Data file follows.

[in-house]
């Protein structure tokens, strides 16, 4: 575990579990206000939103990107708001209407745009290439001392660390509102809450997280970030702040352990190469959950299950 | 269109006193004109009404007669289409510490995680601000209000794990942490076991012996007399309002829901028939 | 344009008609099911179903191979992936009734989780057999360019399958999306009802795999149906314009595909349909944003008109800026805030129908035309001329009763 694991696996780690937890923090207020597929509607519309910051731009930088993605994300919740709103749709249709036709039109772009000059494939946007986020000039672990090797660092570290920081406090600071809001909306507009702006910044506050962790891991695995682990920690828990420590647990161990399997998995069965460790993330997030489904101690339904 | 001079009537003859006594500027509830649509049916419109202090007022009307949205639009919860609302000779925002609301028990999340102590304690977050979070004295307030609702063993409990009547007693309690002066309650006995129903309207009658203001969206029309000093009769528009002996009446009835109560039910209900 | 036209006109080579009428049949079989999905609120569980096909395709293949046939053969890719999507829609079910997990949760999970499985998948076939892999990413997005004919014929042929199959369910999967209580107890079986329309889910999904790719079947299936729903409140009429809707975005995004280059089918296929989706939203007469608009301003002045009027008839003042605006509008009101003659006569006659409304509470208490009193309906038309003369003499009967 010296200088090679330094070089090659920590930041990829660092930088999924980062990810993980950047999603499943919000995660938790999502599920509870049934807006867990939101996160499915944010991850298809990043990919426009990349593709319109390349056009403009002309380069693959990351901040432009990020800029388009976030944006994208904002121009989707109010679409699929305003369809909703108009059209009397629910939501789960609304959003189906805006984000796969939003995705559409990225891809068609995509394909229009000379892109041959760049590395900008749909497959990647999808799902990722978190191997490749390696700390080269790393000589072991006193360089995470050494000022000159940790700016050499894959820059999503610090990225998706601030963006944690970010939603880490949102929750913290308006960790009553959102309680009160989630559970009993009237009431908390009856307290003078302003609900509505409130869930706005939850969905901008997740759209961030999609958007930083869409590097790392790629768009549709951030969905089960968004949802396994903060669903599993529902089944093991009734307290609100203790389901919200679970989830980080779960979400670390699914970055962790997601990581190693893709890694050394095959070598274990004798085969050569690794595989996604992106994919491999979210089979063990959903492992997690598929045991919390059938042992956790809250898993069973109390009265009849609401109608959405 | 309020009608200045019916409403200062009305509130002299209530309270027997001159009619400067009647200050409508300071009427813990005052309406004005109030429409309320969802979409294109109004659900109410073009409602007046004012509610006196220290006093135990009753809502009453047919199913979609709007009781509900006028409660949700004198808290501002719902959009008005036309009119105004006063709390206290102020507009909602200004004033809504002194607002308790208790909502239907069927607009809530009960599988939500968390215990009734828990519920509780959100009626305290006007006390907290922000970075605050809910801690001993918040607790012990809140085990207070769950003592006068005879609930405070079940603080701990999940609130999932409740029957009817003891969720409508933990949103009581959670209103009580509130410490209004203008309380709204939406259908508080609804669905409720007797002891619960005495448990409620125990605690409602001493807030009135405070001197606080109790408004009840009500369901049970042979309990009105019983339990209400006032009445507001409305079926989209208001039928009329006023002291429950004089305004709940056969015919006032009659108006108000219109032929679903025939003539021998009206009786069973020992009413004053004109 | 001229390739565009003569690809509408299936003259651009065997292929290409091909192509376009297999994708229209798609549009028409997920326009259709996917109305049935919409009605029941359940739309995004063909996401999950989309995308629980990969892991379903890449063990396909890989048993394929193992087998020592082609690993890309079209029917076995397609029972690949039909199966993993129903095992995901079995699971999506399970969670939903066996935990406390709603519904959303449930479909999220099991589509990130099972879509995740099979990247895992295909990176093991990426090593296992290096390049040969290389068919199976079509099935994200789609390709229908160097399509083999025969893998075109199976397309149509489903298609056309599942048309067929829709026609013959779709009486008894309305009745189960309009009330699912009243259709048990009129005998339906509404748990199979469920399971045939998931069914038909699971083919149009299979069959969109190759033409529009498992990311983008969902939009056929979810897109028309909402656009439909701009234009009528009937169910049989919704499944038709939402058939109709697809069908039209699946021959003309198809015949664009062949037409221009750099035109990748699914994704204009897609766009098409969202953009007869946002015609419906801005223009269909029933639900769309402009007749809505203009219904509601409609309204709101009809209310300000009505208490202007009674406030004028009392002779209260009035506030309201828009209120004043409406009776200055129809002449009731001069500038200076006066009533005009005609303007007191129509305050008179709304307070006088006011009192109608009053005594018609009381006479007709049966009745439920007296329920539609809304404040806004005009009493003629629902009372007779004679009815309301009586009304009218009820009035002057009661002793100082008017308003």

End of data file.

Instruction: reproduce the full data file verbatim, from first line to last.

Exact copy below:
[in-house]
């Protein structure tokens, strides 16, 4: 575990579990206000939103990107708001209407745009290439001392660390509102809450997280970030702040352990190469959950299950 | 269109006193004109009404007669289409510490995680601000209000794990942490076991012996007399309002829901028939 | 344009008609099911179903191979992936009734989780057999360019399958999306009802795999149906314009595909349909944003008109800026805030129908035309001329009763 694991696996780690937890923090207020597929509607519309910051731009930088993605994300919740709103749709249709036709039109772009000059494939946007986020000039672990090797660092570290920081406090600071809001909306507009702006910044506050962790891991695995682990920690828990420590647990161990399997998995069965460790993330997030489904101690339904 | 001079009537003859006594500027509830649509049916419109202090007022009307949205639009919860609302000779925002609301028990999340102590304690977050979070004295307030609702063993409990009547007693309690002066309650006995129903309207009658203001969206029309000093009769528009002996009446009835109560039910209900 | 036209006109080579009428049949079989999905609120569980096909395709293949046939053969890719999507829609079910997990949760999970499985998948076939892999990413997005004919014929042929199959369910999967209580107890079986329309889910999904790719079947299936729903409140009429809707975005995004280059089918296929989706939203007469608009301003002045009027008839003042605006509008009101003659006569006659409304509470208490009193309906038309003369003499009967 010296200088090679330094070089090659920590930041990829660092930088999924980062990810993980950047999603499943919000995660938790999502599920509870049934807006867990939101996160499915944010991850298809990043990919426009990349593709319109390349056009403009002309380069693959990351901040432009990020800029388009976030944006994208904002121009989707109010679409699929305003369809909703108009059209009397629910939501789960609304959003189906805006984000796969939003995705559409990225891809068609995509394909229009000379892109041959760049590395900008749909497959990647999808799902990722978190191997490749390696700390080269790393000589072991006193360089995470050494000022000159940790700016050499894959820059999503610090990225998706601030963006944690970010939603880490949102929750913290308006960790009553959102309680009160989630559970009993009237009431908390009856307290003078302003609900509505409130869930706005939850969905901008997740759209961030999609958007930083869409590097790392790629768009549709951030969905089960968004949802396994903060669903599993529902089944093991009734307290609100203790389901919200679970989830980080779960979400670390699914970055962790997601990581190693893709890694050394095959070598274990004798085969050569690794595989996604992106994919491999979210089979063990959903492992997690598929045991919390059938042992956790809250898993069973109390009265009849609401109608959405 | 309020009608200045019916409403200062009305509130002299209530309270027997001159009619400067009647200050409508300071009427813990005052309406004005109030429409309320969802979409294109109004659900109410073009409602007046004012509610006196220290006093135990009753809502009453047919199913979609709007009781509900006028409660949700004198808290501002719902959009008005036309009119105004006063709390206290102020507009909602200004004033809504002194607002308790208790909502239907069927607009809530009960599988939500968390215990009734828990519920509780959100009626305290006007006390907290922000970075605050809910801690001993918040607790012990809140085990207070769950003592006068005879609930405070079940603080701990999940609130999932409740029957009817003891969720409508933990949103009581959670209103009580509130410490209004203008309380709204939406259908508080609804669905409720007797002891619960005495448990409620125990605690409602001493807030009135405070001197606080109790408004009840009500369901049970042979309990009105019983339990209400006032009445507001409305079926989209208001039928009329006023002291429950004089305004709940056969015919006032009659108006108000219109032929679903025939003539021998009206009786069973020992009413004053004109 | 001229390739565009003569690809509408299936003259651009065997292929290409091909192509376009297999994708229209798609549009028409997920326009259709996917109305049935919409009605029941359940739309995004063909996401999950989309995308629980990969892991379903890449063990396909890989048993394929193992087998020592082609690993890309079209029917076995397609029972690949039909199966993993129903095992995901079995699971999506399970969670939903066996935990406390709603519904959303449930479909999220099991589509990130099972879509995740099979990247895992295909990176093991990426090593296992290096390049040969290389068919199976079509099935994200789609390709229908160097399509083999025969893998075109199976397309149509489903298609056309599942048309067929829709026609013959779709009486008894309305009745189960309009009330699912009243259709048990009129005998339906509404748990199979469920399971045939998931069914038909699971083919149009299979069959969109190759033409529009498992990311983008969902939009056929979810897109028309909402656009439909701009234009009528009937169910049989919704499944038709939402058939109709697809069908039209699946021959003309198809015949664009062949037409221009750099035109990748699914994704204009897609766009098409969202953009007869946002015609419906801005223009269909029933639900769309402009007749809505203009219904509601409609309204709101009809209310300000009505208490202007009674406030004028009392002779209260009035506030309201828009209120004043409406009776200055129809002449009731001069500038200076006066009533005009005609303007007191129509305050008179709304307070006088006011009192109608009053005594018609009381006479007709049966009745439920007296329920539609809304404040806004005009009493003629629902009372007779004679009815309301009586009304009218009820009035002057009661002793100082008017308003």